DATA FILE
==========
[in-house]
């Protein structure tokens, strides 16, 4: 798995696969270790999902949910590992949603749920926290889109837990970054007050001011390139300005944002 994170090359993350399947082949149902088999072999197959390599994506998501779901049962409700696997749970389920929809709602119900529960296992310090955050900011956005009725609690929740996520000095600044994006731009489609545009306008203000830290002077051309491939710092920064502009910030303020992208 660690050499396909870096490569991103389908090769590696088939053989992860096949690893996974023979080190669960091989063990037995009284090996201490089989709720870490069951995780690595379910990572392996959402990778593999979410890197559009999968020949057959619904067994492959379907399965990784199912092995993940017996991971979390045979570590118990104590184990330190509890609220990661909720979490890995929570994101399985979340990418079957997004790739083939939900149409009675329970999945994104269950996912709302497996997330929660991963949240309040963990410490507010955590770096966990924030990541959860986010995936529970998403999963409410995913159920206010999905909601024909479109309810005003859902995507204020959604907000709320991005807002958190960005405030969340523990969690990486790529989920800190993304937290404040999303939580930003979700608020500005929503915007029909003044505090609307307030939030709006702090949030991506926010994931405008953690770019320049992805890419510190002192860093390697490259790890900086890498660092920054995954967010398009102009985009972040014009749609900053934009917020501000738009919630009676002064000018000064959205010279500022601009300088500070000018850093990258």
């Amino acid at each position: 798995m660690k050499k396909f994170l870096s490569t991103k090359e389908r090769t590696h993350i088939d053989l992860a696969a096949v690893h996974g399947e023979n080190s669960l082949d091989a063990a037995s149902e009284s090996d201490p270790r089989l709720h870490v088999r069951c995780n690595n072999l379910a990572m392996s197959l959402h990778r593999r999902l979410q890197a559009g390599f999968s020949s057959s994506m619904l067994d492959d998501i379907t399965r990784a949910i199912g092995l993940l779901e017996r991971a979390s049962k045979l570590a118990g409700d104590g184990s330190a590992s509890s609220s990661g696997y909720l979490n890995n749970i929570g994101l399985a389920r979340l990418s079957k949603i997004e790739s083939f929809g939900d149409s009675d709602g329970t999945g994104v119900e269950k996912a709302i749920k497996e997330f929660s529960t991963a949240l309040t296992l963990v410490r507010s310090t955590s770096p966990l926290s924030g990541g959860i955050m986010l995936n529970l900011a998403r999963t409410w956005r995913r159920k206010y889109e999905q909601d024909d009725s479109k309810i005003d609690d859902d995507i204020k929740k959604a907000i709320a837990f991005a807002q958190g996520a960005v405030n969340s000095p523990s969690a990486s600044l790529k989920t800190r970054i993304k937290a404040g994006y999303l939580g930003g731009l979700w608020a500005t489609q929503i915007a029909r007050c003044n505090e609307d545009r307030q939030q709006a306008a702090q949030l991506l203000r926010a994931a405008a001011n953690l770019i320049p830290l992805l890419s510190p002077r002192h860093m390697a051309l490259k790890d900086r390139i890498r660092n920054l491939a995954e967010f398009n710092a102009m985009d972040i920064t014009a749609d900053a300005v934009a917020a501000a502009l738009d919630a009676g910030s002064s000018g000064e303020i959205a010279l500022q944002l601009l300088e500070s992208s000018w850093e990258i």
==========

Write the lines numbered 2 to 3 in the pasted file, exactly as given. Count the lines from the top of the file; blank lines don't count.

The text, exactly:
């Protein structure tokens, strides 16, 4: 798995696969270790999902949910590992949603749920926290889109837990970054007050001011390139300005944002 994170090359993350399947082949149902088999072999197959390599994506998501779901049962409700696997749970389920929809709602119900529960296992310090955050900011956005009725609690929740996520000095600044994006731009489609545009306008203000830290002077051309491939710092920064502009910030303020992208 660690050499396909870096490569991103389908090769590696088939053989992860096949690893996974023979080190669960091989063990037995009284090996201490089989709720870490069951995780690595379910990572392996959402990778593999979410890197559009999968020949057959619904067994492959379907399965990784199912092995993940017996991971979390045979570590118990104590184990330190509890609220990661909720979490890995929570994101399985979340990418079957997004790739083939939900149409009675329970999945994104269950996912709302497996997330929660991963949240309040963990410490507010955590770096966990924030990541959860986010995936529970998403999963409410995913159920206010999905909601024909479109309810005003859902995507204020959604907000709320991005807002958190960005405030969340523990969690990486790529989920800190993304937290404040999303939580930003979700608020500005929503915007029909003044505090609307307030939030709006702090949030991506926010994931405008953690770019320049992805890419510190002192860093390697490259790890900086890498660092920054995954967010398009102009985009972040014009749609900053934009917020501000738009919630009676002064000018000064959205010279500022601009300088500070000018850093990258």
């Amino acid at each position: 798995m660690k050499k396909f994170l870096s490569t991103k090359e389908r090769t590696h993350i088939d053989l992860a696969a096949v690893h996974g399947e023979n080190s669960l082949d091989a063990a037995s149902e009284s090996d201490p270790r089989l709720h870490v088999r069951c995780n690595n072999l379910a990572m392996s197959l959402h990778r593999r999902l979410q890197a559009g390599f999968s020949s057959s994506m619904l067994d492959d998501i379907t399965r990784a949910i199912g092995l993940l779901e017996r991971a979390s049962k045979l570590a118990g409700d104590g184990s330190a590992s509890s609220s990661g696997y909720l979490n890995n749970i929570g994101l399985a389920r979340l990418s079957k949603i997004e790739s083939f929809g939900d149409s009675d709602g329970t999945g994104v119900e269950k996912a709302i749920k497996e997330f929660s529960t991963a949240l309040t296992l963990v410490r507010s310090t955590s770096p966990l926290s924030g990541g959860i955050m986010l995936n529970l900011a998403r999963t409410w956005r995913r159920k206010y889109e999905q909601d024909d009725s479109k309810i005003d609690d859902d995507i204020k929740k959604a907000i709320a837990f991005a807002q958190g996520a960005v405030n969340s000095p523990s969690a990486s600044l790529k989920t800190r970054i993304k937290a404040g994006y999303l939580g930003g731009l979700w608020a500005t489609q929503i915007a029909r007050c003044n505090e609307d545009r307030q939030q709006a306008a702090q949030l991506l203000r926010a994931a405008a001011n953690l770019i320049p830290l992805l890419s510190p002077r002192h860093m390697a051309l490259k790890d900086r390139i890498r660092n920054l491939a995954e967010f398009n710092a102009m985009d972040i920064t014009a749609d900053a300005v934009a917020a501000a502009l738009d919630a009676g910030s002064s000018g000064e303020i959205a010279l500022q944002l601009l300088e500070s992208s000018w850093e990258i």